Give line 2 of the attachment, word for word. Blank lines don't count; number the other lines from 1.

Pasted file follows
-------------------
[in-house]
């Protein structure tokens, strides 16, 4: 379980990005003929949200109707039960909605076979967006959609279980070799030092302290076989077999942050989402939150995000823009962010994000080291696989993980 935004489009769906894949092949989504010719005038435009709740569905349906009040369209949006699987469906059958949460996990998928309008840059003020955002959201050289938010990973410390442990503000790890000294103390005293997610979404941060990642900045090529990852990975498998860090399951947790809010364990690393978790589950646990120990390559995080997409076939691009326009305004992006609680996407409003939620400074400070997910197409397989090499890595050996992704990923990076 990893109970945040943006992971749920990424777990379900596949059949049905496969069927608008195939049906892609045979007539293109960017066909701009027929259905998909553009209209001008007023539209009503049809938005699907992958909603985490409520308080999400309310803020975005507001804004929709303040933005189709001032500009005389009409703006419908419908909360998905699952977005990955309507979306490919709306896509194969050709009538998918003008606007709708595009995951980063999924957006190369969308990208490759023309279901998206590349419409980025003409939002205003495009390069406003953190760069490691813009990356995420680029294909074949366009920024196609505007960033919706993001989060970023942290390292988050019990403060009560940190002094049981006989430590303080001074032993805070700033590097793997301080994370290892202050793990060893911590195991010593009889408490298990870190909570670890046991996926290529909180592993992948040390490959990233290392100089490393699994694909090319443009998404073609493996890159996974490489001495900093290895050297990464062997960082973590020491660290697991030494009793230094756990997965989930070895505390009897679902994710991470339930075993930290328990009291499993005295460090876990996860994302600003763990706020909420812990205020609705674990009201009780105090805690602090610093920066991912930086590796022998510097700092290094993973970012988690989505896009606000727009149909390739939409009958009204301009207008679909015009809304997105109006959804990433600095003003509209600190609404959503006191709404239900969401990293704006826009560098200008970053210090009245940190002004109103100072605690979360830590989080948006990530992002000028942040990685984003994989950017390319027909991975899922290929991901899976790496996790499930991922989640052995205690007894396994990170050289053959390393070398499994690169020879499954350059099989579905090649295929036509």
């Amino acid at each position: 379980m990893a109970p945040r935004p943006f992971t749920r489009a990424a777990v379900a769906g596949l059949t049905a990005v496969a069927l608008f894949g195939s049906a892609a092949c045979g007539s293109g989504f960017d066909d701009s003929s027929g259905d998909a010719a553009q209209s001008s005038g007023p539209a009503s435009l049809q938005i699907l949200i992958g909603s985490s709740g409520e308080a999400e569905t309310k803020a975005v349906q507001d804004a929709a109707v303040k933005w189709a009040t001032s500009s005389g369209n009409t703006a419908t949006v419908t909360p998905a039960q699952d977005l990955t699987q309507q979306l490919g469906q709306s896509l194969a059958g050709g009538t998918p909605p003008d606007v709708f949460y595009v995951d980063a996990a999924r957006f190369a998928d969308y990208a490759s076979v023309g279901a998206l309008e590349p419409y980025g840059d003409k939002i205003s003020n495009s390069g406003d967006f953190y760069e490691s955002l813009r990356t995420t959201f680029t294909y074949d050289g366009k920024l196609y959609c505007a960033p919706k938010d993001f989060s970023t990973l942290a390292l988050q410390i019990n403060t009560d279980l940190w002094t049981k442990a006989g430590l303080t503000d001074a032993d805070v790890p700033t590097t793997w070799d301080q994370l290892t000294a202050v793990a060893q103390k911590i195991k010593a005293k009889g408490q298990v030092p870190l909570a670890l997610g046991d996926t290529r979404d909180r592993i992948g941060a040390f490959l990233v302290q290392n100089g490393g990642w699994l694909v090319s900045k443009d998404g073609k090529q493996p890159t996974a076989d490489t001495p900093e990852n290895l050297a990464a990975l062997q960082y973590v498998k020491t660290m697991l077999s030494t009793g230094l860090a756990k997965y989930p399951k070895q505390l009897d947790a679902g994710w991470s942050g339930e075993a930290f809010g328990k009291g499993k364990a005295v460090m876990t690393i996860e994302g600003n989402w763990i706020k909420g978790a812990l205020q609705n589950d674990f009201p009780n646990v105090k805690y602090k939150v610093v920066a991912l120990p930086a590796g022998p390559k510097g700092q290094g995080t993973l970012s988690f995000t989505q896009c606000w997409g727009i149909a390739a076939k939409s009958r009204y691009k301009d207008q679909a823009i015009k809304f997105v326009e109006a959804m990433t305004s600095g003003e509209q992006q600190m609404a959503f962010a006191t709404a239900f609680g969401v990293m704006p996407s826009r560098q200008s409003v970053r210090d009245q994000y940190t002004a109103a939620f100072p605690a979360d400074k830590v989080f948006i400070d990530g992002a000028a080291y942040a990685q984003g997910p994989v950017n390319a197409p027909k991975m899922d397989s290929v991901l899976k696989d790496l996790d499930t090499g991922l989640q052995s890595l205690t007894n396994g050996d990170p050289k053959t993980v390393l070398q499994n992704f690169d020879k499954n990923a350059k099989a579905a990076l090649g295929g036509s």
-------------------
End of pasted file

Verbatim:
């Protein structure tokens, strides 16, 4: 379980990005003929949200109707039960909605076979967006959609279980070799030092302290076989077999942050989402939150995000823009962010994000080291696989993980 935004489009769906894949092949989504010719005038435009709740569905349906009040369209949006699987469906059958949460996990998928309008840059003020955002959201050289938010990973410390442990503000790890000294103390005293997610979404941060990642900045090529990852990975498998860090399951947790809010364990690393978790589950646990120990390559995080997409076939691009326009305004992006609680996407409003939620400074400070997910197409397989090499890595050996992704990923990076 990893109970945040943006992971749920990424777990379900596949059949049905496969069927608008195939049906892609045979007539293109960017066909701009027929259905998909553009209209001008007023539209009503049809938005699907992958909603985490409520308080999400309310803020975005507001804004929709303040933005189709001032500009005389009409703006419908419908909360998905699952977005990955309507979306490919709306896509194969050709009538998918003008606007709708595009995951980063999924957006190369969308990208490759023309279901998206590349419409980025003409939002205003495009390069406003953190760069490691813009990356995420680029294909074949366009920024196609505007960033919706993001989060970023942290390292988050019990403060009560940190002094049981006989430590303080001074032993805070700033590097793997301080994370290892202050793990060893911590195991010593009889408490298990870190909570670890046991996926290529909180592993992948040390490959990233290392100089490393699994694909090319443009998404073609493996890159996974490489001495900093290895050297990464062997960082973590020491660290697991030494009793230094756990997965989930070895505390009897679902994710991470339930075993930290328990009291499993005295460090876990996860994302600003763990706020909420812990205020609705674990009201009780105090805690602090610093920066991912930086590796022998510097700092290094993973970012988690989505896009606000727009149909390739939409009958009204301009207008679909015009809304997105109006959804990433600095003003509209600190609404959503006191709404239900969401990293704006826009560098200008970053210090009245940190002004109103100072605690979360830590989080948006990530992002000028942040990685984003994989950017390319027909991975899922290929991901899976790496996790499930991922989640052995205690007894396994990170050289053959390393070398499994690169020879499954350059099989579905090649295929036509």